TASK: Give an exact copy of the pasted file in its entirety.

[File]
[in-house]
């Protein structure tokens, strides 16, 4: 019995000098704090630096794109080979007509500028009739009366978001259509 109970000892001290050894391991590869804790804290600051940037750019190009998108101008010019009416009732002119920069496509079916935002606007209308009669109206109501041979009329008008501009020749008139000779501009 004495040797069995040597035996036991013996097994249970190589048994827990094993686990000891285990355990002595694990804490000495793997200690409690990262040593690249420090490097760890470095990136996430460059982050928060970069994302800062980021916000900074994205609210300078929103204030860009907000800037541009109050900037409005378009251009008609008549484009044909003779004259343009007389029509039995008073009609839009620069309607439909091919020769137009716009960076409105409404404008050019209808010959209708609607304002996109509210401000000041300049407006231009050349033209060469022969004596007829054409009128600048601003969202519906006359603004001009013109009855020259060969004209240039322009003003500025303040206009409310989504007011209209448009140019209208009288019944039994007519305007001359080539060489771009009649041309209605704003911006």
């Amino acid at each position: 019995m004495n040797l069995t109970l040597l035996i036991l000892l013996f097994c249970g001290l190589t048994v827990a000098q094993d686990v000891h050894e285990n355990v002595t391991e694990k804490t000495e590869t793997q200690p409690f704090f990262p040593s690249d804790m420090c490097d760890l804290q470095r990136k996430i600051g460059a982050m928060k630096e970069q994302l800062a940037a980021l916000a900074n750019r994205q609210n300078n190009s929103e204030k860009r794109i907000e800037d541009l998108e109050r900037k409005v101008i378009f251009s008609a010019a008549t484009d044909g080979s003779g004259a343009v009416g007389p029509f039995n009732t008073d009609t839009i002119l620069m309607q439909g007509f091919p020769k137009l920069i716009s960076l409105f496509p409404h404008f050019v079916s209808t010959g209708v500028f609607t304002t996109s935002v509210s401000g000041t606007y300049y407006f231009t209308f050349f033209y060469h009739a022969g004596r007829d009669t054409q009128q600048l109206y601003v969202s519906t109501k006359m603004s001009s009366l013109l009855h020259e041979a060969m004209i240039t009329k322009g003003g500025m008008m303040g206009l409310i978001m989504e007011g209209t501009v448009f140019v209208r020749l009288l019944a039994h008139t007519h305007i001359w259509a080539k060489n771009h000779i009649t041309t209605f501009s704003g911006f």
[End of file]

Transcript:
[in-house]
């Protein structure tokens, strides 16, 4: 019995000098704090630096794109080979007509500028009739009366978001259509 109970000892001290050894391991590869804790804290600051940037750019190009998108101008010019009416009732002119920069496509079916935002606007209308009669109206109501041979009329008008501009020749008139000779501009 004495040797069995040597035996036991013996097994249970190589048994827990094993686990000891285990355990002595694990804490000495793997200690409690990262040593690249420090490097760890470095990136996430460059982050928060970069994302800062980021916000900074994205609210300078929103204030860009907000800037541009109050900037409005378009251009008609008549484009044909003779004259343009007389029509039995008073009609839009620069309607439909091919020769137009716009960076409105409404404008050019209808010959209708609607304002996109509210401000000041300049407006231009050349033209060469022969004596007829054409009128600048601003969202519906006359603004001009013109009855020259060969004209240039322009003003500025303040206009409310989504007011209209448009140019209208009288019944039994007519305007001359080539060489771009009649041309209605704003911006």
């Amino acid at each position: 019995m004495n040797l069995t109970l040597l035996i036991l000892l013996f097994c249970g001290l190589t048994v827990a000098q094993d686990v000891h050894e285990n355990v002595t391991e694990k804490t000495e590869t793997q200690p409690f704090f990262p040593s690249d804790m420090c490097d760890l804290q470095r990136k996430i600051g460059a982050m928060k630096e970069q994302l800062a940037a980021l916000a900074n750019r994205q609210n300078n190009s929103e204030k860009r794109i907000e800037d541009l998108e109050r900037k409005v101008i378009f251009s008609a010019a008549t484009d044909g080979s003779g004259a343009v009416g007389p029509f039995n009732t008073d009609t839009i002119l620069m309607q439909g007509f091919p020769k137009l920069i716009s960076l409105f496509p409404h404008f050019v079916s209808t010959g209708v500028f609607t304002t996109s935002v509210s401000g000041t606007y300049y407006f231009t209308f050349f033209y060469h009739a022969g004596r007829d009669t054409q009128q600048l109206y601003v969202s519906t109501k006359m603004s001009s009366l013109l009855h020259e041979a060969m004209i240039t009329k322009g003003g500025m008008m303040g206009l409310i978001m989504e007011g209209t501009v448009f140019v209208r020749l009288l019944a039994h008139t007519h305007i001359w259509a080539k060489n771009h000779i009649t041309t209605f501009s704003g911006f």